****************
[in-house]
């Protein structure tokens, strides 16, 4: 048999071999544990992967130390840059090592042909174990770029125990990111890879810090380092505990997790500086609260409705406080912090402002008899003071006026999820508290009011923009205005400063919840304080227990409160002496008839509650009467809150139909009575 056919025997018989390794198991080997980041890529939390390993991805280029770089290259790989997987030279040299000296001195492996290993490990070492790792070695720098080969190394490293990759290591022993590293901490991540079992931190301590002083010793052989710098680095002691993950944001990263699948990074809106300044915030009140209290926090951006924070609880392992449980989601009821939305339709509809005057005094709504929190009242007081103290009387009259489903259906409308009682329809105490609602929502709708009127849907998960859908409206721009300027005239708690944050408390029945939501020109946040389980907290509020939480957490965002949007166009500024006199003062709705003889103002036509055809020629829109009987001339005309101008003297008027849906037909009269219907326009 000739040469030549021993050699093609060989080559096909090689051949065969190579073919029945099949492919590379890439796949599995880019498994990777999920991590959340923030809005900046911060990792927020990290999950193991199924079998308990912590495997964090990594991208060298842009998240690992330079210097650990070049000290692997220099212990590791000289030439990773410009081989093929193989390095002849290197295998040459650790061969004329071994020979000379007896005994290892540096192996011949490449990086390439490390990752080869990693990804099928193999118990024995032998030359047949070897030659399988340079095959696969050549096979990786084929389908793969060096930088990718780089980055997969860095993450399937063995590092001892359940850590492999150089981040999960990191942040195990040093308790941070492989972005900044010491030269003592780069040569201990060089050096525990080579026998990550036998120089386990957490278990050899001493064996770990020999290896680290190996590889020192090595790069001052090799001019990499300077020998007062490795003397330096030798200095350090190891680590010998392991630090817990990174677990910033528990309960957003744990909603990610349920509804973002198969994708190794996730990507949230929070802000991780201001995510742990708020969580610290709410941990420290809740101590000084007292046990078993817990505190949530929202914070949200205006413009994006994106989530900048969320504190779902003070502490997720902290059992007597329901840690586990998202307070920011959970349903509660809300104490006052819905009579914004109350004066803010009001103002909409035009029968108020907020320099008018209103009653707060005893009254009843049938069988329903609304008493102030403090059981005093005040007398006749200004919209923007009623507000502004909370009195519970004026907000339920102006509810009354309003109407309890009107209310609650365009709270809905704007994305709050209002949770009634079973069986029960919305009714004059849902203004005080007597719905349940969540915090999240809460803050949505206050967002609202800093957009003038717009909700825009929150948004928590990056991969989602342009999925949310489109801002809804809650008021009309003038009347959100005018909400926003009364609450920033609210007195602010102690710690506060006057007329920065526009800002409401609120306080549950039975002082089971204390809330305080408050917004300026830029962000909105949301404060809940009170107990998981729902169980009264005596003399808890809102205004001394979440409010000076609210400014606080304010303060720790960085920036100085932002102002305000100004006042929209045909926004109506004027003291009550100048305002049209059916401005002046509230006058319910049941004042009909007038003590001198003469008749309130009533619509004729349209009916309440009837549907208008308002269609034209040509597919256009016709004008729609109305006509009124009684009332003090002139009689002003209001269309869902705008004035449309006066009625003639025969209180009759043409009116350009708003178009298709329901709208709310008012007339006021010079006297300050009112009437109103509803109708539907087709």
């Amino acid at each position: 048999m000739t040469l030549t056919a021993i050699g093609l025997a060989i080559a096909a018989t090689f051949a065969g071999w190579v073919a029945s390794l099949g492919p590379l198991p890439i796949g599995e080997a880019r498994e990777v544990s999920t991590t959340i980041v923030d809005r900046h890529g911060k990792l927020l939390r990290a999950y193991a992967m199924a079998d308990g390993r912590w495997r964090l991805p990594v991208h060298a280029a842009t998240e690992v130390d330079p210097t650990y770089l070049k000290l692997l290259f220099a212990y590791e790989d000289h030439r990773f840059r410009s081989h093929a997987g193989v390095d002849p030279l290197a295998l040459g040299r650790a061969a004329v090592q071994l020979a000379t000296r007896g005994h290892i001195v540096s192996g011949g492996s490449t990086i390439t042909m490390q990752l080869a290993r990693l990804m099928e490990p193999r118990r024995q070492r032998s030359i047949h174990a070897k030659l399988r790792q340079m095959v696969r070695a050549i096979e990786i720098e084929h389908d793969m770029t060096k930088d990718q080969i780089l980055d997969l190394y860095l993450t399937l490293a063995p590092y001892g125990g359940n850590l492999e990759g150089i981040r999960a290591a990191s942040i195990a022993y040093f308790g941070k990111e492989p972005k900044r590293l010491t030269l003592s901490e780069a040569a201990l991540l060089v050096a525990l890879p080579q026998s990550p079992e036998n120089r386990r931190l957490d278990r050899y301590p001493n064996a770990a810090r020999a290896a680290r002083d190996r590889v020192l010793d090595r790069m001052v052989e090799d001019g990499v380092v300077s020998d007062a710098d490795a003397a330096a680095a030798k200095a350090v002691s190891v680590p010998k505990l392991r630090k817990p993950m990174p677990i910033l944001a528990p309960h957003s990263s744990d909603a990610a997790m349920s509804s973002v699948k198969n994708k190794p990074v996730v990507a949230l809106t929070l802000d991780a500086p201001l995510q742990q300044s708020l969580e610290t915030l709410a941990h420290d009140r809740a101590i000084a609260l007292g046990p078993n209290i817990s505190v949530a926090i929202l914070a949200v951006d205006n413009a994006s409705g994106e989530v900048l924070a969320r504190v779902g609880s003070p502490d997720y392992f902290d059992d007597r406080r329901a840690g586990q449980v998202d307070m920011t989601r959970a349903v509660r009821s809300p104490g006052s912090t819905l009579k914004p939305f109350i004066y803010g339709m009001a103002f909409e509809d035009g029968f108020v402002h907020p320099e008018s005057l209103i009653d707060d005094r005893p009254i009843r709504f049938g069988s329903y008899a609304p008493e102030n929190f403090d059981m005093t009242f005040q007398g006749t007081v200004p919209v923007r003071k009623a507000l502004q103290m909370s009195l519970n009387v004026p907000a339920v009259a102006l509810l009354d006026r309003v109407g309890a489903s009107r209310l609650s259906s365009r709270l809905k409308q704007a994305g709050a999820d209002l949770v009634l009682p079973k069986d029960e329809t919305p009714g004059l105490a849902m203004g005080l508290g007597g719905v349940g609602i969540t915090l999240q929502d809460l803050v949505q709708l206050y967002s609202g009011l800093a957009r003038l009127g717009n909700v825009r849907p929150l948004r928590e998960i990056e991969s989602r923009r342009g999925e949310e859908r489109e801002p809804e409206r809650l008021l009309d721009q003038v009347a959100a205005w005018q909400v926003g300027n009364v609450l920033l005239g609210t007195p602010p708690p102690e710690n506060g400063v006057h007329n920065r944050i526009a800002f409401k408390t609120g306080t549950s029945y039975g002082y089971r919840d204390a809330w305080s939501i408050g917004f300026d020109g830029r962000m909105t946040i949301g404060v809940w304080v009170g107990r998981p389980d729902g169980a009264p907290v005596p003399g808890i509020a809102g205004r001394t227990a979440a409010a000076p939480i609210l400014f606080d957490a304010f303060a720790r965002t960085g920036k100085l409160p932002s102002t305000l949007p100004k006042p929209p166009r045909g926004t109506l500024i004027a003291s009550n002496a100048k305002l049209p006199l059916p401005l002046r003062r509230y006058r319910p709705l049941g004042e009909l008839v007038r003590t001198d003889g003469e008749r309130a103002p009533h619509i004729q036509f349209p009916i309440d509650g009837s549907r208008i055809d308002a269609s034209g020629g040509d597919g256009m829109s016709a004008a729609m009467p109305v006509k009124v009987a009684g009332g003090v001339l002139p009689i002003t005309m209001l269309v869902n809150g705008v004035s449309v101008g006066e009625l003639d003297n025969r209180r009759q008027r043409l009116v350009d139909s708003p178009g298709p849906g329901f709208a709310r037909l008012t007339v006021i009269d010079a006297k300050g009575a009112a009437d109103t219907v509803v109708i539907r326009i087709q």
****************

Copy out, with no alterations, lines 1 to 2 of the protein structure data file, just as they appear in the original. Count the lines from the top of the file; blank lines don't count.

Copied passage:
[in-house]
């Protein structure tokens, strides 16, 4: 048999071999544990992967130390840059090592042909174990770029125990990111890879810090380092505990997790500086609260409705406080912090402002008899003071006026999820508290009011923009205005400063919840304080227990409160002496008839509650009467809150139909009575 056919025997018989390794198991080997980041890529939390390993991805280029770089290259790989997987030279040299000296001195492996290993490990070492790792070695720098080969190394490293990759290591022993590293901490991540079992931190301590002083010793052989710098680095002691993950944001990263699948990074809106300044915030009140209290926090951006924070609880392992449980989601009821939305339709509809005057005094709504929190009242007081103290009387009259489903259906409308009682329809105490609602929502709708009127849907998960859908409206721009300027005239708690944050408390029945939501020109946040389980907290509020939480957490965002949007166009500024006199003062709705003889103002036509055809020629829109009987001339005309101008003297008027849906037909009269219907326009 000739040469030549021993050699093609060989080559096909090689051949065969190579073919029945099949492919590379890439796949599995880019498994990777999920991590959340923030809005900046911060990792927020990290999950193991199924079998308990912590495997964090990594991208060298842009998240690992330079210097650990070049000290692997220099212990590791000289030439990773410009081989093929193989390095002849290197295998040459650790061969004329071994020979000379007896005994290892540096192996011949490449990086390439490390990752080869990693990804099928193999118990024995032998030359047949070897030659399988340079095959696969050549096979990786084929389908793969060096930088990718780089980055997969860095993450399937063995590092001892359940850590492999150089981040999960990191942040195990040093308790941070492989972005900044010491030269003592780069040569201990060089050096525990080579026998990550036998120089386990957490278990050899001493064996770990020999290896680290190996590889020192090595790069001052090799001019990499300077020998007062490795003397330096030798200095350090190891680590010998392991630090817990990174677990910033528990309960957003744990909603990610349920509804973002198969994708190794996730990507949230929070802000991780201001995510742990708020969580610290709410941990420290809740101590000084007292046990078993817990505190949530929202914070949200205006413009994006994106989530900048969320504190779902003070502490997720902290059992007597329901840690586990998202307070920011959970349903509660809300104490006052819905009579914004109350004066803010009001103002909409035009029968108020907020320099008018209103009653707060005893009254009843049938069988329903609304008493102030403090059981005093005040007398006749200004919209923007009623507000502004909370009195519970004026907000339920102006509810009354309003109407309890009107209310609650365009709270809905704007994305709050209002949770009634079973069986029960919305009714004059849902203004005080007597719905349940969540915090999240809460803050949505206050967002609202800093957009003038717009909700825009929150948004928590990056991969989602342009999925949310489109801002809804809650008021009309003038009347959100005018909400926003009364609450920033609210007195602010102690710690506060006057007329920065526009800002409401609120306080549950039975002082089971204390809330305080408050917004300026830029962000909105949301404060809940009170107990998981729902169980009264005596003399808890809102205004001394979440409010000076609210400014606080304010303060720790960085920036100085932002102002305000100004006042929209045909926004109506004027003291009550100048305002049209059916401005002046509230006058319910049941004042009909007038003590001198003469008749309130009533619509004729349209009916309440009837549907208008308002269609034209040509597919256009016709004008729609109305006509009124009684009332003090002139009689002003209001269309869902705008004035449309006066009625003639025969209180009759043409009116350009708003178009298709329901709208709310008012007339006021010079006297300050009112009437109103509803109708539907087709």